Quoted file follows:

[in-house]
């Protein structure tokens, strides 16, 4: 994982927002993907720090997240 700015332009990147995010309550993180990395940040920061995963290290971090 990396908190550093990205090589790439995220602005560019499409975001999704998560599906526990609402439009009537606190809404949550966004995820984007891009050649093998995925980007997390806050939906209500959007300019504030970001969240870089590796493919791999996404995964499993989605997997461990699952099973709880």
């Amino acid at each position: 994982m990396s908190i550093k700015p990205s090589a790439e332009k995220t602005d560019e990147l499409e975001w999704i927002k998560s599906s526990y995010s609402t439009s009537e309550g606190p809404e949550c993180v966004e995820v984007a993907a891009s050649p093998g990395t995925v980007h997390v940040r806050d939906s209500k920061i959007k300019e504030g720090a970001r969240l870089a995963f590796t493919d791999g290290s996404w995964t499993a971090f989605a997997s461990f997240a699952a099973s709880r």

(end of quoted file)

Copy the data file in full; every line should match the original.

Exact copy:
[in-house]
């Protein structure tokens, strides 16, 4: 994982927002993907720090997240 700015332009990147995010309550993180990395940040920061995963290290971090 990396908190550093990205090589790439995220602005560019499409975001999704998560599906526990609402439009009537606190809404949550966004995820984007891009050649093998995925980007997390806050939906209500959007300019504030970001969240870089590796493919791999996404995964499993989605997997461990699952099973709880």
């Amino acid at each position: 994982m990396s908190i550093k700015p990205s090589a790439e332009k995220t602005d560019e990147l499409e975001w999704i927002k998560s599906s526990y995010s609402t439009s009537e309550g606190p809404e949550c993180v966004e995820v984007a993907a891009s050649p093998g990395t995925v980007h997390v940040r806050d939906s209500k920061i959007k300019e504030g720090a970001r969240l870089a995963f590796t493919d791999g290290s996404w995964t499993a971090f989605a997997s461990f997240a699952a099973s709880r």